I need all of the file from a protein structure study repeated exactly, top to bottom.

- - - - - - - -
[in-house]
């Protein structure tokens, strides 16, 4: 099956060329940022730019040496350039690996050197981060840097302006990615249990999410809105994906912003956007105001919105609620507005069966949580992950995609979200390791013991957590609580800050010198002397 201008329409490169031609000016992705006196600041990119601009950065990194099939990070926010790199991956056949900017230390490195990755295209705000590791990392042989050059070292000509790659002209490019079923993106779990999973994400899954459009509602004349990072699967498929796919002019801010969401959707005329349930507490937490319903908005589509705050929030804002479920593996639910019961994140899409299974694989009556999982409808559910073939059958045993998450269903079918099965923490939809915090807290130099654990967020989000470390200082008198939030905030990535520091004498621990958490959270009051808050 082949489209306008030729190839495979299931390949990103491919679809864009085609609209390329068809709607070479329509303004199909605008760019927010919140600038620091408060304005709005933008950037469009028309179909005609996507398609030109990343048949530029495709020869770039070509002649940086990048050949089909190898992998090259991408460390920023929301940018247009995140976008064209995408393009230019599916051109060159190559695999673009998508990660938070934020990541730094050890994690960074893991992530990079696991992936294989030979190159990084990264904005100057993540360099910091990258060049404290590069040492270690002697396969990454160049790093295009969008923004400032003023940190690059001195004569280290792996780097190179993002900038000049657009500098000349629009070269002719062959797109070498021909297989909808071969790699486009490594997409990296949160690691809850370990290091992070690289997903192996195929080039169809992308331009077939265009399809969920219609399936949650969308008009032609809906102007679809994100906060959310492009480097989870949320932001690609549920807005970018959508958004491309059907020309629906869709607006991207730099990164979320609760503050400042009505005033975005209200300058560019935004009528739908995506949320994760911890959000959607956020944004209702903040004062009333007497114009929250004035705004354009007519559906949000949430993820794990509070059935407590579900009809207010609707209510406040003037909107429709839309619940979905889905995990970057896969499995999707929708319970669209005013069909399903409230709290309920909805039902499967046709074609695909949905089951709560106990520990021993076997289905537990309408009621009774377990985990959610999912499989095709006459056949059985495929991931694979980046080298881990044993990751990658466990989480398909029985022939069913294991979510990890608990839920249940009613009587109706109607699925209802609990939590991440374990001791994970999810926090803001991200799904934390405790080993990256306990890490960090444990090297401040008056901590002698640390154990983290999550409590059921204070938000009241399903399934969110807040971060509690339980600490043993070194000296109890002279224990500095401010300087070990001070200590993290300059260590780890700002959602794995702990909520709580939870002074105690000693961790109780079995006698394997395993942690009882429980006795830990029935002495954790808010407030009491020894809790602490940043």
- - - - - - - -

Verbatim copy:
[in-house]
């Protein structure tokens, strides 16, 4: 099956060329940022730019040496350039690996050197981060840097302006990615249990999410809105994906912003956007105001919105609620507005069966949580992950995609979200390791013991957590609580800050010198002397 201008329409490169031609000016992705006196600041990119601009950065990194099939990070926010790199991956056949900017230390490195990755295209705000590791990392042989050059070292000509790659002209490019079923993106779990999973994400899954459009509602004349990072699967498929796919002019801010969401959707005329349930507490937490319903908005589509705050929030804002479920593996639910019961994140899409299974694989009556999982409808559910073939059958045993998450269903079918099965923490939809915090807290130099654990967020989000470390200082008198939030905030990535520091004498621990958490959270009051808050 082949489209306008030729190839495979299931390949990103491919679809864009085609609209390329068809709607070479329509303004199909605008760019927010919140600038620091408060304005709005933008950037469009028309179909005609996507398609030109990343048949530029495709020869770039070509002649940086990048050949089909190898992998090259991408460390920023929301940018247009995140976008064209995408393009230019599916051109060159190559695999673009998508990660938070934020990541730094050890994690960074893991992530990079696991992936294989030979190159990084990264904005100057993540360099910091990258060049404290590069040492270690002697396969990454160049790093295009969008923004400032003023940190690059001195004569280290792996780097190179993002900038000049657009500098000349629009070269002719062959797109070498021909297989909808071969790699486009490594997409990296949160690691809850370990290091992070690289997903192996195929080039169809992308331009077939265009399809969920219609399936949650969308008009032609809906102007679809994100906060959310492009480097989870949320932001690609549920807005970018959508958004491309059907020309629906869709607006991207730099990164979320609760503050400042009505005033975005209200300058560019935004009528739908995506949320994760911890959000959607956020944004209702903040004062009333007497114009929250004035705004354009007519559906949000949430993820794990509070059935407590579900009809207010609707209510406040003037909107429709839309619940979905889905995990970057896969499995999707929708319970669209005013069909399903409230709290309920909805039902499967046709074609695909949905089951709560106990520990021993076997289905537990309408009621009774377990985990959610999912499989095709006459056949059985495929991931694979980046080298881990044993990751990658466990989480398909029985022939069913294991979510990890608990839920249940009613009587109706109607699925209802609990939590991440374990001791994970999810926090803001991200799904934390405790080993990256306990890490960090444990090297401040008056901590002698640390154990983290999550409590059921204070938000009241399903399934969110807040971060509690339980600490043993070194000296109890002279224990500095401010300087070990001070200590993290300059260590780890700002959602794995702990909520709580939870002074105690000693961790109780079995006698394997395993942690009882429980006795830990029935002495954790808010407030009491020894809790602490940043």